The Chutzpah of Media’s Sycophancy

A man walks into a lawyer’s office and asks how his consultation charges. “50 thousand rupees for three questions,” the lawyer says. “Gosh! Isn’t that kind of expensive?” the guy says. “Yes, it is,” says the lawyer. “What’s your third question?” This is what you called as Chutzpah. Chutzpah, pronounced “khoots-pah”, is audacity plus deception; it’s where arrogance meets presumption.

The recent events in public memory of two neighboring countries and coverage of media houses for this event are so contrasting in matter and perspective that it looks unreal and fictional war drama. I am referring to announcement made by Indian Army on September 29 that it carried out carried out “surgical strikes” along the Line of Control on seven terror launch pads in Pakistan Occupied Kashmir (PoK) which caused “significant casualties” including two Pakistani soldiers. The strikes were conducted 10 days after the terrorist attack on an Army camp in Uri that left 18 soldiers dead.

However, Pakistan denied any such action and called it a “farce”. Pakistani newspapers reported that the announcement regarding surgical strikes was just used by Indian government to ‘fool its people’. The headlines show how the two nations will never be on the same page (and of course, no nation would want to accept covert operations of this magnitude). The Pakistani went on to say that they had killed eight Indian soldiers after the news of the Indian surgical strikes was released, but Indian Army denied those claims.

Surgical Strike

                                                                              This is how different ‘surgical strikes’ were covered in India and Pakistan

A few select people from India and across the border know what really happened. One country is rightfully claiming the truth while the other has farcely distributed wrong information and media houses from both sides of the border has absorbed it. The oblivion truth and media’s sycophancy baffles the experts here. Such is emotional charged-up atmosphere in India after Uri attacks that any anti-Pakistan act has been celebrated with great pomp and flare when the other side is claiming something else.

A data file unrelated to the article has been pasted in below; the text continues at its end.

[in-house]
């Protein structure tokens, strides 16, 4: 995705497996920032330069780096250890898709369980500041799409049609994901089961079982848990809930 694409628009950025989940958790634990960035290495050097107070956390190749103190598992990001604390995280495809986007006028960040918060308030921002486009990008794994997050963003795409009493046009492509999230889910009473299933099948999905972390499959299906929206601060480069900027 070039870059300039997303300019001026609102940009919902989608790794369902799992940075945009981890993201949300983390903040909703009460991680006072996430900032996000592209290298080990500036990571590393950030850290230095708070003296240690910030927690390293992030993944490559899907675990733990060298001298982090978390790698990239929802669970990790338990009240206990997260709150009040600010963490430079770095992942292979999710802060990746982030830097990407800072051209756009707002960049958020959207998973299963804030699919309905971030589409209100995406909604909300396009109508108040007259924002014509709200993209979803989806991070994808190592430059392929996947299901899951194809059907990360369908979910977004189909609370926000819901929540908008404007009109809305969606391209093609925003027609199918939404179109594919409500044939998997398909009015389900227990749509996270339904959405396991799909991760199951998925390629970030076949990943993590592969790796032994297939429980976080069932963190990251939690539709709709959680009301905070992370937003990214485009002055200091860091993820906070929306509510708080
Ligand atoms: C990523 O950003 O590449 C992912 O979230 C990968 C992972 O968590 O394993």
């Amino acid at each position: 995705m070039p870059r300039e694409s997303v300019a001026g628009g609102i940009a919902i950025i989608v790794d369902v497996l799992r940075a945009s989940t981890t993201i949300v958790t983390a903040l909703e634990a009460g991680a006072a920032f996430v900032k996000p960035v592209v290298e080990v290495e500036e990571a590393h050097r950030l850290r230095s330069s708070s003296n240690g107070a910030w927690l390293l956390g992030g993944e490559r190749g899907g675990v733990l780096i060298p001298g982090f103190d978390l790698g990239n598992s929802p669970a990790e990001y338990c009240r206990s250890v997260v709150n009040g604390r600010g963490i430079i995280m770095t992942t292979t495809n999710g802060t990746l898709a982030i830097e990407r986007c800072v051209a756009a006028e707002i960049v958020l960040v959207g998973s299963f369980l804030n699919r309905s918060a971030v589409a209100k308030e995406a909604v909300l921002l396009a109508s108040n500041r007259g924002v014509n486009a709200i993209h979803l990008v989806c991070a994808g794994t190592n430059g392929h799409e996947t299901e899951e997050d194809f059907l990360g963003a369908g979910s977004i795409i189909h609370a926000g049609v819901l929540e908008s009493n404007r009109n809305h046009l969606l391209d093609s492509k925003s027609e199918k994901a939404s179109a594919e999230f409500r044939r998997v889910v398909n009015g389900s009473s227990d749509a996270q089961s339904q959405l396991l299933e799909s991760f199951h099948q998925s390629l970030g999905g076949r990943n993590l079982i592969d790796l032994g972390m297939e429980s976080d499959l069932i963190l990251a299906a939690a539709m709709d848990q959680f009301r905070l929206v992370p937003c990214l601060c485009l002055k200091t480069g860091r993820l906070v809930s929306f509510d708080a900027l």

In case of Pakistan, media houses started by posting news of claims of surgical strikes and then started publishing statements from the authority that it was farce. The Chutzpah by which Pakistan authorities treated it and how media lapped it up shows media’s sycophancy to speak the mood of the nation. Amid the rising tensions between two nations, any news otherwise would have escalated tensions at home for both the nations. The same can be exemplified how media reports cricket in both countries as it is the only game both are good at and is served to public like daily dose of entertainment and sense of pride.

This sycophancy has viral effects. Media has power to shape our beliefs and influence our opinion. The incident seems to have mass effect on billions of people. After the surgical strikes, I posted a victory post on facebook to express my feelings of happiness. In reply to the post, my Pakistani friend replied, “Hahah bro there nothing like it…really don’t believe on #media only…you know it’s affected your stocks market and jerks very badly.” The reply got me thinking that truth could really be different for different nation. Media’s report was so influential that we could not think that truth could be something else. One nation’s citizens are fooled for sure and one nation firmly believes another.

Let’s look at hard questions. Why is media not quizzing the government for proofs of attack and vice-versa? Why is media accepting everything said and not doing their own investigations? Why has media lapped up popular emotions to serve people what they rightfully want to hear?

The truth may never come out as with most secrets at diplomatic levels. A child in Pakistan will grow up with view that India is trying to attack its nation and falsely claiming terrorist encounters in his land. The incident will have long-lasting effects and the chutzpah of few will surely go in history books of both nations.

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